JD Sports forecast that profit for the year ahead would exceed pre-pandemic levels, as the retailer resumed dividend payments, hailing a particularly strong performance from its US operations.
The chain was among the most popular among shoppers as non-essential shops in England and Wales opened this week. “I’ve seen the takings figures and they were strong,” said Peter Cowgill, executive chair.
For the year to January 2022, the company said it anticipated pre-tax profit before exceptional items to be “in the range of £475m to £500m” compared with a previous forecast of £440m-£450m.
About £15m of the increase is due to the acquisition of DTLR in the US with the remainder down to organic growth.
“What’s really assuring is what JD means as a retailer,” added Cowgill. “We’re right up there with the likes of Primark and Zara.”
For the year to January 2021, sales reached £6.17bn, a slight increase on the previous year. Pre-tax profit was £421m, in line with its most recent forecast of “at least £400m” and not far below the £438m reported for the year before the pandemic struck.
The figure strips out exceptional items, which included a £20m charge for restructuring its outdoors business and a £55m impairment against Footasylum.
Cowgill said this reflected the trend towards direct-to-consumer sales at major sportswear brands, rather than the protracted regulatory process around the acquisition.
The Finish Line and JD businesses in the US reported revenue of £1.7bn and profits of £156m, helped by federal stimulus programmes, relatively fewer store shutdowns and better transfer of custom online when shops were closed.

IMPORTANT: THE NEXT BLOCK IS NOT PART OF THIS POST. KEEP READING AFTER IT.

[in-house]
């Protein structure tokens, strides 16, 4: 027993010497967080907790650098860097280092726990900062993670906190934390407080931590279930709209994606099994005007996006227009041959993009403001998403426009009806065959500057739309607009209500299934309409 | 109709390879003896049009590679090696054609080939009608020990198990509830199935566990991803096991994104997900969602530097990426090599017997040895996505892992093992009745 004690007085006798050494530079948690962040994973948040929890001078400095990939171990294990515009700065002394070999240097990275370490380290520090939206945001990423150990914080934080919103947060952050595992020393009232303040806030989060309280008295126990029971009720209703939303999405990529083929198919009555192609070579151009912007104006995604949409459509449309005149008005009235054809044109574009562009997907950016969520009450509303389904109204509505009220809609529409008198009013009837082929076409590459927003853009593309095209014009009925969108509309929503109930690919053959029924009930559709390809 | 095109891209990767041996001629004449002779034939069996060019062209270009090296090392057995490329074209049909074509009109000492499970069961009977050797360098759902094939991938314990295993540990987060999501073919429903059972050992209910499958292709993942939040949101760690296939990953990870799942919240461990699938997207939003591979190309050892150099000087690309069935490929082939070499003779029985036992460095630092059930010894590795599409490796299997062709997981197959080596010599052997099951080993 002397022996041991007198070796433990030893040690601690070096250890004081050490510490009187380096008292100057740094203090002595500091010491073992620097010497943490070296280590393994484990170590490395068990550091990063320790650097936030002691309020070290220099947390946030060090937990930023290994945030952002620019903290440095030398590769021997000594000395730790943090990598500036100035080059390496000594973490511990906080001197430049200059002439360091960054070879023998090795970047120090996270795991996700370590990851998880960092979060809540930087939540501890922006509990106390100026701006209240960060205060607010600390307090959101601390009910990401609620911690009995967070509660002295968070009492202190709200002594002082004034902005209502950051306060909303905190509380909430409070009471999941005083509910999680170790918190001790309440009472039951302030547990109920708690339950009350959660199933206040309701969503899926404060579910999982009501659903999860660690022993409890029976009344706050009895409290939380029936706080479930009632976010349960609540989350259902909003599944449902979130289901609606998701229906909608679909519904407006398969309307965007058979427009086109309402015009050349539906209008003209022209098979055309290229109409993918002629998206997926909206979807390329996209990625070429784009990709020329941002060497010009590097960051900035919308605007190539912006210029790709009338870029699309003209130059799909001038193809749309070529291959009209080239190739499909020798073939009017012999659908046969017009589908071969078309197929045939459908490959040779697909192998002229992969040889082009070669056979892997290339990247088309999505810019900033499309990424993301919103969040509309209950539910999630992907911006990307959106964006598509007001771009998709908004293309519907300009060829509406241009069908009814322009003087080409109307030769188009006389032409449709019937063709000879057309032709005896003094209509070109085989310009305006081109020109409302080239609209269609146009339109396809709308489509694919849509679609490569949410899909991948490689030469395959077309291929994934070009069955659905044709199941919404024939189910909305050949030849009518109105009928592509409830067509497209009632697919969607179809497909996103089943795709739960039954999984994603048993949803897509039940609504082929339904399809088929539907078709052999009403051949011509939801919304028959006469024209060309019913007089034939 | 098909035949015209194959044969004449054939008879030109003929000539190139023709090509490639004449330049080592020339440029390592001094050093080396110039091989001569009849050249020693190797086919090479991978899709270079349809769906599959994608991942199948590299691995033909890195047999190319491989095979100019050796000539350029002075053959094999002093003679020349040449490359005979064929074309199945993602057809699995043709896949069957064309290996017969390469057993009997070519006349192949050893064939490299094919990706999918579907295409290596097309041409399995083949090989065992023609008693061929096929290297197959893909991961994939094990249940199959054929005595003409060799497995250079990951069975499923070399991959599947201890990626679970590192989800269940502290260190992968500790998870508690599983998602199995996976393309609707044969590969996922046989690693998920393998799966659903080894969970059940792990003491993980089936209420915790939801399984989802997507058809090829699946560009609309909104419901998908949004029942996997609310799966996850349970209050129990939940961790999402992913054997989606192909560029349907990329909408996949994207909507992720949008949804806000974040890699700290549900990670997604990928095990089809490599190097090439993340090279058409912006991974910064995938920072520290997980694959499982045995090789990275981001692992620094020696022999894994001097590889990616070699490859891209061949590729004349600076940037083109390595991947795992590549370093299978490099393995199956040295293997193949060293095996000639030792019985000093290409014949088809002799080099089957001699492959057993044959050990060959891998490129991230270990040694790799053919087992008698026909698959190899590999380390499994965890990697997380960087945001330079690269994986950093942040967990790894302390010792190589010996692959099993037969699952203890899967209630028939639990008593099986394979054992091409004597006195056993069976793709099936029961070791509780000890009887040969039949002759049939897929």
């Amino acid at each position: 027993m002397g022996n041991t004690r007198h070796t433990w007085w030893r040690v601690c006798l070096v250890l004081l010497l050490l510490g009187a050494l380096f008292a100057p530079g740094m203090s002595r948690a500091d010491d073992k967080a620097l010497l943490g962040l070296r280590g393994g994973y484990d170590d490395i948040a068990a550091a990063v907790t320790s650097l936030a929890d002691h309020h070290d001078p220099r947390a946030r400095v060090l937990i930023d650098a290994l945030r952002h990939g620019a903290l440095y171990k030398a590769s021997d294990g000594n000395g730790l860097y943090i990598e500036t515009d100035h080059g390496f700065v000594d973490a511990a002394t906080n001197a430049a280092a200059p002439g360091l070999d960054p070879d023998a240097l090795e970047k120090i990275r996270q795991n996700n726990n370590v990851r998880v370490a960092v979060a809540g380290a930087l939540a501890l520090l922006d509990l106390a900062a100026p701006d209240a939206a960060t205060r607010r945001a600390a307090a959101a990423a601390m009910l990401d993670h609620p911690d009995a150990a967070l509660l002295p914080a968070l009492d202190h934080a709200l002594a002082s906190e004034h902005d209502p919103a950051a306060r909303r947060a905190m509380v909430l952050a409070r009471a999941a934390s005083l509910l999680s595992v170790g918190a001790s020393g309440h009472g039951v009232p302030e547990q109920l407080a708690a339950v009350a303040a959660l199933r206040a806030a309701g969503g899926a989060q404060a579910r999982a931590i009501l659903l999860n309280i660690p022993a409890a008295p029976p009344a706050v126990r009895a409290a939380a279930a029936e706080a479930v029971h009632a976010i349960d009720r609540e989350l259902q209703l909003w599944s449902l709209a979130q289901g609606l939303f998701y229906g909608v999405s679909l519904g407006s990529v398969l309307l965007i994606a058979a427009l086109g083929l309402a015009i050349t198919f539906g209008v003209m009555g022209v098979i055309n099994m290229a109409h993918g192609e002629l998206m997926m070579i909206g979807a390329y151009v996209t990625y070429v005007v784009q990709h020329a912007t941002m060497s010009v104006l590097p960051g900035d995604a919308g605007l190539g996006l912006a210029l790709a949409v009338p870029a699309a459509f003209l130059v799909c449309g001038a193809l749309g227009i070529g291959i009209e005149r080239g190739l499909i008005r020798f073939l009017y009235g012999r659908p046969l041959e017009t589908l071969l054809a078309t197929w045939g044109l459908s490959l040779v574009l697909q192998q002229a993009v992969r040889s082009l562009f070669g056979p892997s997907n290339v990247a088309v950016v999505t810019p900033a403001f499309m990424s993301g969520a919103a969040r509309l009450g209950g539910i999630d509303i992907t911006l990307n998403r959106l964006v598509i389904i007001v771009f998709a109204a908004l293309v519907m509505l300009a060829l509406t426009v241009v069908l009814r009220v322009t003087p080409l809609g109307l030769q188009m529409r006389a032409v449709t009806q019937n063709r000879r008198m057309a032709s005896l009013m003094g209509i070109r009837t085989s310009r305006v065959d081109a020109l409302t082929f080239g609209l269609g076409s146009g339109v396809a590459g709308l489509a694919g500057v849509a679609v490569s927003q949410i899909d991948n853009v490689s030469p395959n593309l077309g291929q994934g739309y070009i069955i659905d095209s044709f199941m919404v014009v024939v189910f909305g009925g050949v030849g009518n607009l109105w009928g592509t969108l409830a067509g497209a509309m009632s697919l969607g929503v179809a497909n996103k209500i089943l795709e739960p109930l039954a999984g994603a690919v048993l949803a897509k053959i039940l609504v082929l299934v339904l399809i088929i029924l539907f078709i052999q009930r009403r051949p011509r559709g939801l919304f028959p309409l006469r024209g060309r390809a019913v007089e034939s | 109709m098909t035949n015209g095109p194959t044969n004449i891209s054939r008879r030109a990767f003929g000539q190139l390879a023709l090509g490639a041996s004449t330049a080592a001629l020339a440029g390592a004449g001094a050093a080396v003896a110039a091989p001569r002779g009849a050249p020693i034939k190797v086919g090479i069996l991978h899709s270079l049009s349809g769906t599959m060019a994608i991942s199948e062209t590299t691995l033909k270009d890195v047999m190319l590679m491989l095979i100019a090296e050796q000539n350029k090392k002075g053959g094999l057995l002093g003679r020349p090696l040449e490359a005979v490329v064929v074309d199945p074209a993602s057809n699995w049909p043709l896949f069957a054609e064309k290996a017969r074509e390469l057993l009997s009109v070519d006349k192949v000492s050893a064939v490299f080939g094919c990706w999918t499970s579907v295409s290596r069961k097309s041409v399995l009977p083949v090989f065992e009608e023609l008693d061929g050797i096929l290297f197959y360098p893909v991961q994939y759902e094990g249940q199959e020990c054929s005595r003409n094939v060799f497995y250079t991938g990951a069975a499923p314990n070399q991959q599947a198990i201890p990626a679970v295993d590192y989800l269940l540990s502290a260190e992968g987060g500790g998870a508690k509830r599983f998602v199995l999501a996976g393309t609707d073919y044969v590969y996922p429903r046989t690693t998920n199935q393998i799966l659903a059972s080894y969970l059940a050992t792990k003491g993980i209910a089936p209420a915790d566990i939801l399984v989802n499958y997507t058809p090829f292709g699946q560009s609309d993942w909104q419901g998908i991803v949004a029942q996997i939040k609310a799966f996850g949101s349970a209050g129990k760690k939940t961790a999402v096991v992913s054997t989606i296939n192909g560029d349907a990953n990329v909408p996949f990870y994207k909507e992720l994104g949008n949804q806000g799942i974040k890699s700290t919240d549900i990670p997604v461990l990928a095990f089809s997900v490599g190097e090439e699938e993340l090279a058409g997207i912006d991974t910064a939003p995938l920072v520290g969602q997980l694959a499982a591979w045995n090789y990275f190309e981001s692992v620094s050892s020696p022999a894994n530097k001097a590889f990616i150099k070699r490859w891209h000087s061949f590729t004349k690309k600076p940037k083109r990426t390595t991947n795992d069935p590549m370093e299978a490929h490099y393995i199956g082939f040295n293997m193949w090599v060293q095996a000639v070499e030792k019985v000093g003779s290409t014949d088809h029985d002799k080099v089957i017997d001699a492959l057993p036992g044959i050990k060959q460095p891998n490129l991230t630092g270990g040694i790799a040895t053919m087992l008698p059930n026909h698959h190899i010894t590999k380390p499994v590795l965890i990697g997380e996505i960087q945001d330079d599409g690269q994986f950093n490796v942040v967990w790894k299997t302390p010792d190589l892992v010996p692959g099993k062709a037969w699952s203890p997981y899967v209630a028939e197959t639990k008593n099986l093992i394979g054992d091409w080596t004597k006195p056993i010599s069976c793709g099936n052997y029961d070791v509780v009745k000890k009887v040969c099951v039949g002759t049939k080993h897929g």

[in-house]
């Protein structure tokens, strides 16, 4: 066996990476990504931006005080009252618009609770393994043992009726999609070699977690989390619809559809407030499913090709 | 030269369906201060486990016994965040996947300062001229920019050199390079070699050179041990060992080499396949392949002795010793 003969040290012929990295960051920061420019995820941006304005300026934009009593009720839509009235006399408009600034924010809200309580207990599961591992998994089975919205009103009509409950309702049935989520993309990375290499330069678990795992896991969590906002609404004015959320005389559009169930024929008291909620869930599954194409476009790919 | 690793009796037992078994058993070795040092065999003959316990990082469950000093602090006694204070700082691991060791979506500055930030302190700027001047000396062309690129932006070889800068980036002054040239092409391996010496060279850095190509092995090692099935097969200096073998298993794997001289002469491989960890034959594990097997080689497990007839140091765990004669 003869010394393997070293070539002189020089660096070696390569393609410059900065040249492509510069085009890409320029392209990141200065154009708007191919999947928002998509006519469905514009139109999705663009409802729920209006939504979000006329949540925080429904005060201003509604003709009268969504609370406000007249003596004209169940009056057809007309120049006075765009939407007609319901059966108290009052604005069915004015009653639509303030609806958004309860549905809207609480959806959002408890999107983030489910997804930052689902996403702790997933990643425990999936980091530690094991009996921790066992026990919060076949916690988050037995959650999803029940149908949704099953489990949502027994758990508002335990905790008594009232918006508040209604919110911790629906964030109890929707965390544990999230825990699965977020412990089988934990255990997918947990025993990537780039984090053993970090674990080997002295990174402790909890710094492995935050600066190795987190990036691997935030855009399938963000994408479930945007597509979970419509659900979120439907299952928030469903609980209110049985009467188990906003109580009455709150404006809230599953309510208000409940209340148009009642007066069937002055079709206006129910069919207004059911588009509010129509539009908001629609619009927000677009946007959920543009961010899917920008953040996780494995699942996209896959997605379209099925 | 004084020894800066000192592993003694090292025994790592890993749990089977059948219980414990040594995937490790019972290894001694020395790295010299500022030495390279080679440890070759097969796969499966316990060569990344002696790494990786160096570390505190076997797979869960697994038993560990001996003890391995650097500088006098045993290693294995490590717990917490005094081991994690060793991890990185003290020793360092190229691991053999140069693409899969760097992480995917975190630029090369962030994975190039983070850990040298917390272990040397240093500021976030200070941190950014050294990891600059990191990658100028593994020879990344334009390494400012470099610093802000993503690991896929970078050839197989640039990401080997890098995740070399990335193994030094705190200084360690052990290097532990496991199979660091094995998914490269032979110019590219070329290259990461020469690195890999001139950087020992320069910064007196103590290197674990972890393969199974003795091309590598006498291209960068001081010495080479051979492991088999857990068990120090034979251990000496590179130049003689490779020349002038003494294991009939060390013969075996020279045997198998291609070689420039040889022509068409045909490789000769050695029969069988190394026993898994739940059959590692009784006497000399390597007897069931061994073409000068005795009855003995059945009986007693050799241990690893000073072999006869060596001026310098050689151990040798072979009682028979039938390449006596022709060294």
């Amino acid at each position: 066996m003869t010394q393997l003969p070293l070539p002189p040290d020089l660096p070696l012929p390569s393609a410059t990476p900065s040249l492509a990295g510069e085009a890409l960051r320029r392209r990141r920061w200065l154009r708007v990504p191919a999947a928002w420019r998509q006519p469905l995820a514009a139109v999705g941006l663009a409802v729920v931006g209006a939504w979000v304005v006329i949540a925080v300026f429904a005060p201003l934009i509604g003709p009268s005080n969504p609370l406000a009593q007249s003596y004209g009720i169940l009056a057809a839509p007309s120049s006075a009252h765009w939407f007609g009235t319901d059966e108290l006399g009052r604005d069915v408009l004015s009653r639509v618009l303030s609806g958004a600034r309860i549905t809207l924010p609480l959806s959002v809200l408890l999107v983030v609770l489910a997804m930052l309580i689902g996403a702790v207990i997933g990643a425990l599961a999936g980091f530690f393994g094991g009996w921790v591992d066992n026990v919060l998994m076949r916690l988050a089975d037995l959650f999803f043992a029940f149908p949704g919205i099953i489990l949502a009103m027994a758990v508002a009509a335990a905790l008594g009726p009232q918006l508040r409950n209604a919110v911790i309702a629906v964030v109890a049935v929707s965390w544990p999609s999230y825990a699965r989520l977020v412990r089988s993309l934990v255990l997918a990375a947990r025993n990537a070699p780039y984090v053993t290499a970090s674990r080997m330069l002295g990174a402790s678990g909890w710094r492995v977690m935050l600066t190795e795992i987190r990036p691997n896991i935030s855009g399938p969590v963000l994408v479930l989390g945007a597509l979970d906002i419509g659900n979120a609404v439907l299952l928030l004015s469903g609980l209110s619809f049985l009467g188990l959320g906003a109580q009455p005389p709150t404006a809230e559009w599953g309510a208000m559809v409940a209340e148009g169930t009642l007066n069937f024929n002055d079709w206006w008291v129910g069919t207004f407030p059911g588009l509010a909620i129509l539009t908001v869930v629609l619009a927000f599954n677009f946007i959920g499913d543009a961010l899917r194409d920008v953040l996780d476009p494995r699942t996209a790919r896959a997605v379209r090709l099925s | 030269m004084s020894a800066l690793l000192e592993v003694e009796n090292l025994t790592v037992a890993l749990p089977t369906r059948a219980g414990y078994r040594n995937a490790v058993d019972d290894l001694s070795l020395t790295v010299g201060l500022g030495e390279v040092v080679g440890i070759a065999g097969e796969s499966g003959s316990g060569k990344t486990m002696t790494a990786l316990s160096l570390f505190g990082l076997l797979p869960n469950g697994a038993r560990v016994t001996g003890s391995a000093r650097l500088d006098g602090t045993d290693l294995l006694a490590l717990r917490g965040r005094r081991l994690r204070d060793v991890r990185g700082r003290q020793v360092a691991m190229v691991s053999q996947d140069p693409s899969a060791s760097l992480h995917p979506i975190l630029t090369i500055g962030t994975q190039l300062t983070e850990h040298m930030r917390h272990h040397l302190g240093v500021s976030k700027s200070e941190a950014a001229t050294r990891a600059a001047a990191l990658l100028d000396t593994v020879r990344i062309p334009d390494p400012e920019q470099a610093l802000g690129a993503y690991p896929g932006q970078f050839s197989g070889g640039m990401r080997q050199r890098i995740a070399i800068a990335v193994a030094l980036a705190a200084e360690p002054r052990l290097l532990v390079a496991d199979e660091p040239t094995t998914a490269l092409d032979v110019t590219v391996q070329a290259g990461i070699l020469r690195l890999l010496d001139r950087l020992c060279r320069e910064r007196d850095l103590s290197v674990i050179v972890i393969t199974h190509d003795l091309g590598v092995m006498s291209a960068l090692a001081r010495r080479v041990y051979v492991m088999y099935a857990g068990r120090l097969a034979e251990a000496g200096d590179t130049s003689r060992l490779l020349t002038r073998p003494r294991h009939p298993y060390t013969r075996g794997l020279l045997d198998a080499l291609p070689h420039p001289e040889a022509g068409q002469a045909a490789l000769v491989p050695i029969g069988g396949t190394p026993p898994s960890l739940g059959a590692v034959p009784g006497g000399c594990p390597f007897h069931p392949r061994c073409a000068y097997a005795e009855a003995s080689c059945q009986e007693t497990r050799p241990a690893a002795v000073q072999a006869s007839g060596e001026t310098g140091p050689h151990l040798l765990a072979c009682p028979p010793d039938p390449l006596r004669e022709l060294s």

“Trading in the US has been very strong indeed,” Cowgill said, adding that the company had already benefited from the Joe Biden administration’s $1.9tn stimulus programme, which included direct payments to all US households below a certain income level.
The acquisitions of Shoe Palace and DTLR have added more than 400 stores to an existing US estate of about 550 acquired with the 2018 purchase of Finish Line.
JD will pay a final dividend of 1.44p a share, totalling £14.8m. But it has not offered to return any of the UK government’s coronavirus-related assistance — including about £38m of rates relief, according to Altus Group — despite finishing the year with almost £800m of net cash.
“Without getting the soapbox out, we feel slightly bitter about store closures,” said Cowgill.
“There are retailers who were allowed to stay open who haven’t paid [business rates relief] back, and there were retailers allowed to continue selling clothing and footwear while we had to shut,” he said.
Furlough cash had “done what it was intended to do, in saving thousands of jobs”.
The company raised a further £464m in a share issue after the period end, although acquisitions and the payment of deferred rent and other expenses will eat up about £500m.
Cowgill said it had reached settlements with most of its landlords relating to rents due for periods of enforced store closures. “We’ve achieved 50/50 [split] or slightly better,” he said. Ongoing rents were being renegotiated as leases expired.
Shares in the group were almost 3 per cent higher in early afternoon trade on Tuesday, having set new all-time highs in recent days.